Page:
Pity the Fool

On their stroll, Virgil and Dante encounter a giant (in Canto XXXI) who addresses them thusly:

“Raphél maì amèche zabì almi,”
he began screaming from his fierce mouth,
for which no sweeter psalm would be appropriate.

And my guide turned toward him: “Stupid soul,
play instead your horn, and with it vent yourself
when ire or other passions touch you!

Search your neck, and you’ll find a lanyard
to which it’s tied, o confused soul,
and you’ll find it upon to your chest.”

Then he said to me: “He blames himself;
this is Nimrod who through his evil designs
one language is now not used in the world. […]”

That’s Virgil explaining to Dante how God confounded humanity by giving it languages to prevent the Tower of Babel from being built. In the process, God also scattered people all over the world.

The part of the story that didn’t make it into the Bible is this. Right after God confounded humanity, he felt bad and took pity upon humans scattered every which way. In order to unite them again, but in such a way so that they would still be unable to complete the tower, God gave them STUPIDITY.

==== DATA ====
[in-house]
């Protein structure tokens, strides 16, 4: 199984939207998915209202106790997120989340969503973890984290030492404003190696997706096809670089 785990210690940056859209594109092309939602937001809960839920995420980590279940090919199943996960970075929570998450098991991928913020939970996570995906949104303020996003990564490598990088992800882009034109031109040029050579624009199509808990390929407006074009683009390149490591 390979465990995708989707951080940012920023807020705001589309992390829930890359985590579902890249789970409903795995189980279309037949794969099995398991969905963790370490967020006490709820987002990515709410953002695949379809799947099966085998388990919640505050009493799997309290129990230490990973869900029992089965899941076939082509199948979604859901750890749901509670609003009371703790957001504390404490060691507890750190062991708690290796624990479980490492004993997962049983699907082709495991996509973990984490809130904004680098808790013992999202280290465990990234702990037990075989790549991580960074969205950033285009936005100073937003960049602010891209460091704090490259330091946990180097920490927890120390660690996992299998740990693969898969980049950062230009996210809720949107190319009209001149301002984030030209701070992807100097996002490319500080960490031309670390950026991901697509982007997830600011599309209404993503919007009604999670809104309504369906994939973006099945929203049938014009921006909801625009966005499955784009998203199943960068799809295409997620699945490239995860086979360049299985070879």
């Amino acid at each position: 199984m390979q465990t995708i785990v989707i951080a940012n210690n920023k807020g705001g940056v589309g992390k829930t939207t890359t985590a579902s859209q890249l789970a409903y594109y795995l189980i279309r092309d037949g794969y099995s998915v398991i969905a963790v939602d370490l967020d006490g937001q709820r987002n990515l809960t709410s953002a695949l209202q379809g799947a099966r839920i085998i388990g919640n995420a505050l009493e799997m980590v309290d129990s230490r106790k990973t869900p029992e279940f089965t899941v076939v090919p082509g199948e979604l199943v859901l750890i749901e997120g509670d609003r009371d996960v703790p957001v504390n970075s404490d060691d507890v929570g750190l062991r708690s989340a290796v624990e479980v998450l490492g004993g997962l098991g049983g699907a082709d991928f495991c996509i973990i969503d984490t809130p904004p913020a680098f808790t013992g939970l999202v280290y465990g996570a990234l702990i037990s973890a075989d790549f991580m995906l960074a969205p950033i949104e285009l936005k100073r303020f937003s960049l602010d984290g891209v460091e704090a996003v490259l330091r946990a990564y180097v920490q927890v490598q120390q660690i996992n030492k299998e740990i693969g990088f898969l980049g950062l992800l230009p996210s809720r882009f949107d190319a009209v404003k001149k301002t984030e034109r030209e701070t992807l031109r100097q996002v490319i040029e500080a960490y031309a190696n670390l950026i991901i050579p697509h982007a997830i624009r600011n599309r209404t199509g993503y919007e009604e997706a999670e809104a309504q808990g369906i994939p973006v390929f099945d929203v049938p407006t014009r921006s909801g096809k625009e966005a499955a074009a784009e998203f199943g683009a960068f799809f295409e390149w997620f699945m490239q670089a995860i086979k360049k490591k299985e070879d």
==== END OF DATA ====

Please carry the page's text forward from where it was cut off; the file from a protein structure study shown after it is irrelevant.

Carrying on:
(That’s why Virgil calls Nimrod “stupid soul.”)
Stupidity is a sign of God’s mercy and love for humanity. Back when people used to believe in God, they knew this. Like around 1590, when this World Map in a Fool’s Head was produced.

In The Image of the World: 20 Centuries of World Maps, Peter Whitfield writes (via the Retronaut):
Its central visual metaphor is the universality of human folly and various mottoes around the map reinforce that theme. The panel of the left says: “Democritus laughed at it, Heraclitus wept over it, Epichtonius Cosmopolites portrayed it.” Although Epichtonius Cosmopolites appears to be the author’s or artist’s name, it translates roughly as “Everyman,” leaving the mapmaker’s true identity hidden.”


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